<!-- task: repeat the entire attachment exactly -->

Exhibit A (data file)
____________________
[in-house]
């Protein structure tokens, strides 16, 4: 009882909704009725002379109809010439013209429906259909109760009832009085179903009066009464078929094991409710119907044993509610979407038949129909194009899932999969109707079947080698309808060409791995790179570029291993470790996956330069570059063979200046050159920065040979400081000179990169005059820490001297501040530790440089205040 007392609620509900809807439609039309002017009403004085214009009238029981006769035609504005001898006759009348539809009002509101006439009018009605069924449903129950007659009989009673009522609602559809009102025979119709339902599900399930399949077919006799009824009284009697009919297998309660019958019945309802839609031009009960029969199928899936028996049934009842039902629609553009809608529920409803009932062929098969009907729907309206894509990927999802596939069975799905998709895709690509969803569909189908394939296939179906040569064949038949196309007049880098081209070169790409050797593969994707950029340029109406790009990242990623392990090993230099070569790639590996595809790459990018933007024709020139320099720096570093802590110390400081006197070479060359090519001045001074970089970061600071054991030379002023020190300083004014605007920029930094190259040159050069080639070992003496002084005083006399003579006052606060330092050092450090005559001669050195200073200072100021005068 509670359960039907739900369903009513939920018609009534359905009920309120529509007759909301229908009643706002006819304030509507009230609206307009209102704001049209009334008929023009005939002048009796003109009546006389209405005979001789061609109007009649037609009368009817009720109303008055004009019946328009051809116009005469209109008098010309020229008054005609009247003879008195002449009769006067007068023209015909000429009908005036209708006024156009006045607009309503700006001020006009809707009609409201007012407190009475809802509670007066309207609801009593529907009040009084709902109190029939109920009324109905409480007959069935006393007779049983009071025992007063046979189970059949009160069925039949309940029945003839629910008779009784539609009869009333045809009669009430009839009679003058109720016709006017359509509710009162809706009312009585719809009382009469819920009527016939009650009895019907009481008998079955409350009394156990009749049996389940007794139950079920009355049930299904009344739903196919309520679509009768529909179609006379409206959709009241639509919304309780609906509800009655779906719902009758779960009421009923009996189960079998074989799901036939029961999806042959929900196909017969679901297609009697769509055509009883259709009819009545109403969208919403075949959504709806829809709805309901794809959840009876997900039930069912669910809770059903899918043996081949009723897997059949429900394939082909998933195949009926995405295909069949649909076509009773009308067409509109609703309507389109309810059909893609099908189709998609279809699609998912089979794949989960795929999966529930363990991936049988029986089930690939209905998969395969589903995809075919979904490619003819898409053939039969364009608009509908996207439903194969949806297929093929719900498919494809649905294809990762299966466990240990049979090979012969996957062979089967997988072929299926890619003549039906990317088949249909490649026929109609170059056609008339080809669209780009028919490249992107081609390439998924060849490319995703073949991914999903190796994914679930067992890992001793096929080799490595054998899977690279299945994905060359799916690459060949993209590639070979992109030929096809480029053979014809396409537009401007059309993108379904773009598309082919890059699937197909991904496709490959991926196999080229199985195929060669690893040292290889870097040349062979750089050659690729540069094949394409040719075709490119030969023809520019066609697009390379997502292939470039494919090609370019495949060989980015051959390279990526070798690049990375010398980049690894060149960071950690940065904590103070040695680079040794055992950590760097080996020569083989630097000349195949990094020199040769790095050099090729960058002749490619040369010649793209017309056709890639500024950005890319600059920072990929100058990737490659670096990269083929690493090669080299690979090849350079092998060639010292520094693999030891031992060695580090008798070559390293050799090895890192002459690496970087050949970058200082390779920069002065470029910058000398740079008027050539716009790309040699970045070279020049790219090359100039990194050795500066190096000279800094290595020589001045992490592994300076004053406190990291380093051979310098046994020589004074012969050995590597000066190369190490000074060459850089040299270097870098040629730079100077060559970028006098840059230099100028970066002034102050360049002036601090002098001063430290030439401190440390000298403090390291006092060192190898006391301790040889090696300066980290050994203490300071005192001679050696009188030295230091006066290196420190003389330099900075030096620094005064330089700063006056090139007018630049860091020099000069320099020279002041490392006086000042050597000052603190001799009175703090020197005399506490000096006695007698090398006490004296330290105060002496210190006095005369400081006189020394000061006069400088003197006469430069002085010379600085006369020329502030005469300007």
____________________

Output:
[in-house]
């Protein structure tokens, strides 16, 4: 009882909704009725002379109809010439013209429906259909109760009832009085179903009066009464078929094991409710119907044993509610979407038949129909194009899932999969109707079947080698309808060409791995790179570029291993470790996956330069570059063979200046050159920065040979400081000179990169005059820490001297501040530790440089205040 007392609620509900809807439609039309002017009403004085214009009238029981006769035609504005001898006759009348539809009002509101006439009018009605069924449903129950007659009989009673009522609602559809009102025979119709339902599900399930399949077919006799009824009284009697009919297998309660019958019945309802839609031009009960029969199928899936028996049934009842039902629609553009809608529920409803009932062929098969009907729907309206894509990927999802596939069975799905998709895709690509969803569909189908394939296939179906040569064949038949196309007049880098081209070169790409050797593969994707950029340029109406790009990242990623392990090993230099070569790639590996595809790459990018933007024709020139320099720096570093802590110390400081006197070479060359090519001045001074970089970061600071054991030379002023020190300083004014605007920029930094190259040159050069080639070992003496002084005083006399003579006052606060330092050092450090005559001669050195200073200072100021005068 509670359960039907739900369903009513939920018609009534359905009920309120529509007759909301229908009643706002006819304030509507009230609206307009209102704001049209009334008929023009005939002048009796003109009546006389209405005979001789061609109007009649037609009368009817009720109303008055004009019946328009051809116009005469209109008098010309020229008054005609009247003879008195002449009769006067007068023209015909000429009908005036209708006024156009006045607009309503700006001020006009809707009609409201007012407190009475809802509670007066309207609801009593529907009040009084709902109190029939109920009324109905409480007959069935006393007779049983009071025992007063046979189970059949009160069925039949309940029945003839629910008779009784539609009869009333045809009669009430009839009679003058109720016709006017359509509710009162809706009312009585719809009382009469819920009527016939009650009895019907009481008998079955409350009394156990009749049996389940007794139950079920009355049930299904009344739903196919309520679509009768529909179609006379409206959709009241639509919304309780609906509800009655779906719902009758779960009421009923009996189960079998074989799901036939029961999806042959929900196909017969679901297609009697769509055509009883259709009819009545109403969208919403075949959504709806829809709805309901794809959840009876997900039930069912669910809770059903899918043996081949009723897997059949429900394939082909998933195949009926995405295909069949649909076509009773009308067409509109609703309507389109309810059909893609099908189709998609279809699609998912089979794949989960795929999966529930363990991936049988029986089930690939209905998969395969589903995809075919979904490619003819898409053939039969364009608009509908996207439903194969949806297929093929719900498919494809649905294809990762299966466990240990049979090979012969996957062979089967997988072929299926890619003549039906990317088949249909490649026929109609170059056609008339080809669209780009028919490249992107081609390439998924060849490319995703073949991914999903190796994914679930067992890992001793096929080799490595054998899977690279299945994905060359799916690459060949993209590639070979992109030929096809480029053979014809396409537009401007059309993108379904773009598309082919890059699937197909991904496709490959991926196999080229199985195929060669690893040292290889870097040349062979750089050659690729540069094949394409040719075709490119030969023809520019066609697009390379997502292939470039494919090609370019495949060989980015051959390279990526070798690049990375010398980049690894060149960071950690940065904590103070040695680079040794055992950590760097080996020569083989630097000349195949990094020199040769790095050099090729960058002749490619040369010649793209017309056709890639500024950005890319600059920072990929100058990737490659670096990269083929690493090669080299690979090849350079092998060639010292520094693999030891031992060695580090008798070559390293050799090895890192002459690496970087050949970058200082390779920069002065470029910058000398740079008027050539716009790309040699970045070279020049790219090359100039990194050795500066190096000279800094290595020589001045992490592994300076004053406190990291380093051979310098046994020589004074012969050995590597000066190369190490000074060459850089040299270097870098040629730079100077060559970028006098840059230099100028970066002034102050360049002036601090002098001063430290030439401190440390000298403090390291006092060192190898006391301790040889090696300066980290050994203490300071005192001679050696009188030295230091006066290196420190003389330099900075030096620094005064330089700063006056090139007018630049860091020099000069320099020279002041490392006086000042050597000052603190001799009175703090020197005399506490000096006695007698090398006490004296330290105060002496210190006095005369400081006189020394000061006069400088003197006469430069002085010379600085006369020329502030005469300007």